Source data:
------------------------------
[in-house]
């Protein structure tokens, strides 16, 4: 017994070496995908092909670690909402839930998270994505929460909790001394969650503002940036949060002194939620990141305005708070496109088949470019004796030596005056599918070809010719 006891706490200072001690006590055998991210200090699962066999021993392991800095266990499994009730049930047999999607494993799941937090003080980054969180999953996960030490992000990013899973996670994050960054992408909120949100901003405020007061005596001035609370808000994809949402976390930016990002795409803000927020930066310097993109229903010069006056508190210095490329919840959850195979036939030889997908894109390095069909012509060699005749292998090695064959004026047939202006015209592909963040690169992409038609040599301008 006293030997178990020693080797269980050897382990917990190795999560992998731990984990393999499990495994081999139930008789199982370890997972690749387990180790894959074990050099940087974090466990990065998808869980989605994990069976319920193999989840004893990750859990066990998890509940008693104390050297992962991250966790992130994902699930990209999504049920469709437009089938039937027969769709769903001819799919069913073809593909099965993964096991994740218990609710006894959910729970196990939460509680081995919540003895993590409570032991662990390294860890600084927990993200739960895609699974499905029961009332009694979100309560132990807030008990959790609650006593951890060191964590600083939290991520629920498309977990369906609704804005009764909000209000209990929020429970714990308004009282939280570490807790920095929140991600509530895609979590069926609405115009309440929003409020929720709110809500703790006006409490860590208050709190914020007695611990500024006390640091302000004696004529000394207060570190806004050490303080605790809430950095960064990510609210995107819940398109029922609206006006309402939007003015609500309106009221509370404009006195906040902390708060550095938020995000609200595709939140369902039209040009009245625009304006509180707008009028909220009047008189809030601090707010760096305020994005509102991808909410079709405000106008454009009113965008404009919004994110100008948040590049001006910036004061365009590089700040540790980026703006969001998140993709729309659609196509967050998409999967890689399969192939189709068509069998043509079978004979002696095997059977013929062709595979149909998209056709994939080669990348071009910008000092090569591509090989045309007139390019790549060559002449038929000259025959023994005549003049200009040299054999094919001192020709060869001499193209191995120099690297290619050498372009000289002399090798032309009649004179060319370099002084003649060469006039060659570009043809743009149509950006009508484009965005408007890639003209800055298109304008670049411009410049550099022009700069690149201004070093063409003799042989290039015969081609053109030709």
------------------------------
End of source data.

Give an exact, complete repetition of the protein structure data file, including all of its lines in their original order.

[in-house]
């Protein structure tokens, strides 16, 4: 017994070496995908092909670690909402839930998270994505929460909790001394969650503002940036949060002194939620990141305005708070496109088949470019004796030596005056599918070809010719 006891706490200072001690006590055998991210200090699962066999021993392991800095266990499994009730049930047999999607494993799941937090003080980054969180999953996960030490992000990013899973996670994050960054992408909120949100901003405020007061005596001035609370808000994809949402976390930016990002795409803000927020930066310097993109229903010069006056508190210095490329919840959850195979036939030889997908894109390095069909012509060699005749292998090695064959004026047939202006015209592909963040690169992409038609040599301008 006293030997178990020693080797269980050897382990917990190795999560992998731990984990393999499990495994081999139930008789199982370890997972690749387990180790894959074990050099940087974090466990990065998808869980989605994990069976319920193999989840004893990750859990066990998890509940008693104390050297992962991250966790992130994902699930990209999504049920469709437009089938039937027969769709769903001819799919069913073809593909099965993964096991994740218990609710006894959910729970196990939460509680081995919540003895993590409570032991662990390294860890600084927990993200739960895609699974499905029961009332009694979100309560132990807030008990959790609650006593951890060191964590600083939290991520629920498309977990369906609704804005009764909000209000209990929020429970714990308004009282939280570490807790920095929140991600509530895609979590069926609405115009309440929003409020929720709110809500703790006006409490860590208050709190914020007695611990500024006390640091302000004696004529000394207060570190806004050490303080605790809430950095960064990510609210995107819940398109029922609206006006309402939007003015609500309106009221509370404009006195906040902390708060550095938020995000609200595709939140369902039209040009009245625009304006509180707008009028909220009047008189809030601090707010760096305020994005509102991808909410079709405000106008454009009113965008404009919004994110100008948040590049001006910036004061365009590089700040540790980026703006969001998140993709729309659609196509967050998409999967890689399969192939189709068509069998043509079978004979002696095997059977013929062709595979149909998209056709994939080669990348071009910008000092090569591509090989045309007139390019790549060559002449038929000259025959023994005549003049200009040299054999094919001192020709060869001499193209191995120099690297290619050498372009000289002399090798032309009649004179060319370099002084003649060469006039060659570009043809743009149509950006009508484009965005408007890639003209800055298109304008670049411009410049550099022009700069690149201004070093063409003799042989290039015969081609053109030709």